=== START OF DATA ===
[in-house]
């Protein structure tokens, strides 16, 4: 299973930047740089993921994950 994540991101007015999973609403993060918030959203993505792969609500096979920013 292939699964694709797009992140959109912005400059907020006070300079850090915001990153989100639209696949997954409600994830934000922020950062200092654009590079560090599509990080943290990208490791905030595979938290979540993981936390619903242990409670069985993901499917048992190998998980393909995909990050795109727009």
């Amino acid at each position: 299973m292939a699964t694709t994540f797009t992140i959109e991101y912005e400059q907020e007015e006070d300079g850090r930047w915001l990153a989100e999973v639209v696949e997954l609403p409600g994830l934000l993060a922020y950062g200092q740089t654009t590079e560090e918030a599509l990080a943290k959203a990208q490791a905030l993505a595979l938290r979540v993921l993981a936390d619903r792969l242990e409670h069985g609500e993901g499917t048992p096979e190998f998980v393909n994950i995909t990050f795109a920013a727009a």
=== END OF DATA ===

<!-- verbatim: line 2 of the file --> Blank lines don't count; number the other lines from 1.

């Protein structure tokens, strides 16, 4: 299973930047740089993921994950 994540991101007015999973609403993060918030959203993505792969609500096979920013 292939699964694709797009992140959109912005400059907020006070300079850090915001990153989100639209696949997954409600994830934000922020950062200092654009590079560090599509990080943290990208490791905030595979938290979540993981936390619903242990409670069985993901499917048992190998998980393909995909990050795109727009």